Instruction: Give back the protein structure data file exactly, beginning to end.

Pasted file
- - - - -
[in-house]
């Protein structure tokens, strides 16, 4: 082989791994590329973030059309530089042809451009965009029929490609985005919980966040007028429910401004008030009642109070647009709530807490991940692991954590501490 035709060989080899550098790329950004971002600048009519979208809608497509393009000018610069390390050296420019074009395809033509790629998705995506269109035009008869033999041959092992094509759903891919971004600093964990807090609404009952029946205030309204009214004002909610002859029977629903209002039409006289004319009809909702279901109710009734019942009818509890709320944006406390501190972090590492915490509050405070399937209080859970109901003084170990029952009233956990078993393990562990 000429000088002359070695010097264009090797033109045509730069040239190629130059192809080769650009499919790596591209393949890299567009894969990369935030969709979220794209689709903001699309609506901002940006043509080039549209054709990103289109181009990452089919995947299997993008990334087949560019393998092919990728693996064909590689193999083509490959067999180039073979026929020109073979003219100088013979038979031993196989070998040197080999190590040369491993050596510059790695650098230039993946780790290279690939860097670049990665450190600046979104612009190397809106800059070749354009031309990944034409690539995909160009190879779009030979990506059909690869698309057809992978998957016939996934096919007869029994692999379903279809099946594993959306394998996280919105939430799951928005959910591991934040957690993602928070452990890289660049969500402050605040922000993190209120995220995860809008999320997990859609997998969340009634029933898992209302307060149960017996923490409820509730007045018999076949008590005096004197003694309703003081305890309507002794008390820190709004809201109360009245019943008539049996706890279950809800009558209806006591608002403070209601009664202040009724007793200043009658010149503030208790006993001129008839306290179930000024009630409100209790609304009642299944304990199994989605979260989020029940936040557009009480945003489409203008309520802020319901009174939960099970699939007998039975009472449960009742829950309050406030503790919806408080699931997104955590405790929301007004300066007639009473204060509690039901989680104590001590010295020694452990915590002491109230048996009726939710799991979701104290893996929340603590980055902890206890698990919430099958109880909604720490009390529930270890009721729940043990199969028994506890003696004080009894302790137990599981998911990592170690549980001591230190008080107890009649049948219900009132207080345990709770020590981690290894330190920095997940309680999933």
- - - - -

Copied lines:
[in-house]
């Protein structure tokens, strides 16, 4: 082989791994590329973030059309530089042809451009965009029929490609985005919980966040007028429910401004008030009642109070647009709530807490991940692991954590501490 035709060989080899550098790329950004971002600048009519979208809608497509393009000018610069390390050296420019074009395809033509790629998705995506269109035009008869033999041959092992094509759903891919971004600093964990807090609404009952029946205030309204009214004002909610002859029977629903209002039409006289004319009809909702279901109710009734019942009818509890709320944006406390501190972090590492915490509050405070399937209080859970109901003084170990029952009233956990078993393990562990 000429000088002359070695010097264009090797033109045509730069040239190629130059192809080769650009499919790596591209393949890299567009894969990369935030969709979220794209689709903001699309609506901002940006043509080039549209054709990103289109181009990452089919995947299997993008990334087949560019393998092919990728693996064909590689193999083509490959067999180039073979026929020109073979003219100088013979038979031993196989070998040197080999190590040369491993050596510059790695650098230039993946780790290279690939860097670049990665450190600046979104612009190397809106800059070749354009031309990944034409690539995909160009190879779009030979990506059909690869698309057809992978998957016939996934096919007869029994692999379903279809099946594993959306394998996280919105939430799951928005959910591991934040957690993602928070452990890289660049969500402050605040922000993190209120995220995860809008999320997990859609997998969340009634029933898992209302307060149960017996923490409820509730007045018999076949008590005096004197003694309703003081305890309507002794008390820190709004809201109360009245019943008539049996706890279950809800009558209806006591608002403070209601009664202040009724007793200043009658010149503030208790006993001129008839306290179930000024009630409100209790609304009642299944304990199994989605979260989020029940936040557009009480945003489409203008309520802020319901009174939960099970699939007998039975009472449960009742829950309050406030503790919806408080699931997104955590405790929301007004300066007639009473204060509690039901989680104590001590010295020694452990915590002491109230048996009726939710799991979701104290893996929340603590980055902890206890698990919430099958109880909604720490009390529930270890009721729940043990199969028994506890003696004080009894302790137990599981998911990592170690549980001591230190008080107890009649049948219900009132207080345990709770020590981690290894330190920095997940309680999933």